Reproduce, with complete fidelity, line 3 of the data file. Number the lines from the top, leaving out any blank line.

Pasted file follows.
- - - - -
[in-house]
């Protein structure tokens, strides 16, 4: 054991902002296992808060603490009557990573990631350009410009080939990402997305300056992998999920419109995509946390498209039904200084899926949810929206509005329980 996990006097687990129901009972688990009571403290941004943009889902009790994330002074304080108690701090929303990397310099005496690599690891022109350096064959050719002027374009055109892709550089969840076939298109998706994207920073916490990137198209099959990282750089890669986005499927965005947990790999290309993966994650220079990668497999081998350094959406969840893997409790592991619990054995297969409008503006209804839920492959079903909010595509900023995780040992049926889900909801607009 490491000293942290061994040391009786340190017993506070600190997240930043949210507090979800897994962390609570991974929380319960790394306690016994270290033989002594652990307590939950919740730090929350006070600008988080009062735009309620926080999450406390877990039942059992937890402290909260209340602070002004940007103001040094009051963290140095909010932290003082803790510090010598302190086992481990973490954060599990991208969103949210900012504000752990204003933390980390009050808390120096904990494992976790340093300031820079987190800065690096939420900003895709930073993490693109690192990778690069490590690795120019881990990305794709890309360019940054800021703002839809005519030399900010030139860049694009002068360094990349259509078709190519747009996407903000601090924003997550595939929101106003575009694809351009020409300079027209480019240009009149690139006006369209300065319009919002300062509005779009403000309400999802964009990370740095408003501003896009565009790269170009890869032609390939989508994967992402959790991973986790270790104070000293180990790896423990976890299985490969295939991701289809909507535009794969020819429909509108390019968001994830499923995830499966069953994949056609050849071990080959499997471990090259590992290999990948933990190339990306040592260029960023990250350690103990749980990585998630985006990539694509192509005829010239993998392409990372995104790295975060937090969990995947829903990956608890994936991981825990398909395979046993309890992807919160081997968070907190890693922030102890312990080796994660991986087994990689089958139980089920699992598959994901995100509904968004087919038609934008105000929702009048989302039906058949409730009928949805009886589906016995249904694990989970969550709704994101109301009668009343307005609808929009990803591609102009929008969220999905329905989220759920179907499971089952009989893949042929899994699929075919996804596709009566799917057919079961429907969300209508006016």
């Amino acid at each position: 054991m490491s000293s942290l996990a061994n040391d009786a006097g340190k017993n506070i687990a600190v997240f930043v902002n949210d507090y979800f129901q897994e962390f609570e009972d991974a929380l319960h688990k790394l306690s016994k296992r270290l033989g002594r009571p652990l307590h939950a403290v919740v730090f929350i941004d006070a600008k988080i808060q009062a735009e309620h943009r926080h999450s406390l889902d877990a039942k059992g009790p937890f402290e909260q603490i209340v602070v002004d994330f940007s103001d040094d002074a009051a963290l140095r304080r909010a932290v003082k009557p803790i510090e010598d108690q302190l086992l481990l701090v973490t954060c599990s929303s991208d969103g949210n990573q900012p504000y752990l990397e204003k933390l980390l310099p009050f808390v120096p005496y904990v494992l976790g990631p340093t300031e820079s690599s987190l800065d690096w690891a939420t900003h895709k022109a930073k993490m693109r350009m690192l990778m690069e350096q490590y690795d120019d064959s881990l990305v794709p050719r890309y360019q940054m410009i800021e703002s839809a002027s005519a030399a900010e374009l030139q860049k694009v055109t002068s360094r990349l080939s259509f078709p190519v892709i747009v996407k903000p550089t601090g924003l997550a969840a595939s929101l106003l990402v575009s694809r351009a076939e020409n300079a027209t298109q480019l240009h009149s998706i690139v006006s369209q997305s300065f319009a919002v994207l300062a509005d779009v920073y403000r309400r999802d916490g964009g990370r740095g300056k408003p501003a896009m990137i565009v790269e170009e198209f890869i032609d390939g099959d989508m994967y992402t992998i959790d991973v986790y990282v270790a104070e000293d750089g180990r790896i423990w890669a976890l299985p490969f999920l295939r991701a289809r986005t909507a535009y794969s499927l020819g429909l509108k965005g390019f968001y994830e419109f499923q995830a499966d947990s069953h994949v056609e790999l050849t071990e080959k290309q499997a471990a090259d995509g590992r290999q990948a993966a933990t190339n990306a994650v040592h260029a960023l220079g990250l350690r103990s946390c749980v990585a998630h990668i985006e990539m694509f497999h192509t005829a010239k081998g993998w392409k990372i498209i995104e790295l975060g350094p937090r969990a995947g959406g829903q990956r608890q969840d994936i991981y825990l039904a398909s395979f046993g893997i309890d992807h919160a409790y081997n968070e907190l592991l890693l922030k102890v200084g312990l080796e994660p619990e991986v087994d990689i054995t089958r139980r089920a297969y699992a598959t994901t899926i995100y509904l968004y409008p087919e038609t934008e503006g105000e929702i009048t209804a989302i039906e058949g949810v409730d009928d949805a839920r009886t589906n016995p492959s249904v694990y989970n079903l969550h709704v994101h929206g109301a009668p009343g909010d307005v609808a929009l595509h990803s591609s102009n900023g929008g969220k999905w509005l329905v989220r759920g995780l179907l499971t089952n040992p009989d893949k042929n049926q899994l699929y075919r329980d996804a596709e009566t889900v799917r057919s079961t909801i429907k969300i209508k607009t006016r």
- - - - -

């Amino acid at each position: 054991m490491s000293s942290l996990a061994n040391d009786a006097g340190k017993n506070i687990a600190v997240f930043v902002n949210d507090y979800f129901q897994e962390f609570e009972d991974a929380l319960h688990k790394l306690s016994k296992r270290l033989g002594r009571p652990l307590h939950a403290v919740v730090f929350i941004d006070a600008k988080i808060q009062a735009e309620h943009r926080h999450s406390l889902d877990a039942k059992g009790p937890f402290e909260q603490i209340v602070v002004d994330f940007s103001d040094d002074a009051a963290l140095r304080r909010a932290v003082k009557p803790i510090e010598d108690q302190l086992l481990l701090v973490t954060c599990s929303s991208d969103g949210n990573q900012p504000y752990l990397e204003k933390l980390l310099p009050f808390v120096p005496y904990v494992l976790g990631p340093t300031e820079s690599s987190l800065d690096w690891a939420t900003h895709k022109a930073k993490m693109r350009m690192l990778m690069e350096q490590y690795d120019d064959s881990l990305v794709p050719r890309y360019q940054m410009i800021e703002s839809a002027s005519a030399a900010e374009l030139q860049k694009v055109t002068s360094r990349l080939s259509f078709p190519v892709i747009v996407k903000p550089t601090g924003l997550a969840a595939s929101l106003l990402v575009s694809r351009a076939e020409n300079a027209t298109q480019l240009h009149s998706i690139v006006s369209q997305s300065f319009a919002v994207l300062a509005d779009v920073y403000r309400r999802d916490g964009g990370r740095g300056k408003p501003a896009m990137i565009v790269e170009e198209f890869i032609d390939g099959d989508m994967y992402t992998i959790d991973v986790y990282v270790a104070e000293d750089g180990r790896i423990w890669a976890l299985p490969f999920l295939r991701a289809r986005t909507a535009y794969s499927l020819g429909l509108k965005g390019f968001y994830e419109f499923q995830a499966d947990s069953h994949v056609e790999l050849t071990e080959k290309q499997a471990a090259d995509g590992r290999q990948a993966a933990t190339n990306a994650v040592h260029a960023l220079g990250l350690r103990s946390c749980v990585a998630h990668i985006e990539m694509f497999h192509t005829a010239k081998g993998w392409k990372i498209i995104e790295l975060g350094p937090r969990a995947g959406g829903q990956r608890q969840d994936i991981y825990l039904a398909s395979f046993g893997i309890d992807h919160a409790y081997n968070e907190l592991l890693l922030k102890v200084g312990l080796e994660p619990e991986v087994d990689i054995t089958r139980r089920a297969y699992a598959t994901t899926i995100y509904l968004y409008p087919e038609t934008e503006g105000e929702i009048t209804a989302i039906e058949g949810v409730d009928d949805a839920r009886t589906n016995p492959s249904v694990y989970n079903l969550h709704v994101h929206g109301a009668p009343g909010d307005v609808a929009l595509h990803s591609s102009n900023g929008g969220k999905w509005l329905v989220r759920g995780l179907l499971t089952n040992p009989d893949k042929n049926q899994l699929y075919r329980d996804a596709e009566t889900v799917r057919s079961t909801i429907k969300i209508k607009t006016r």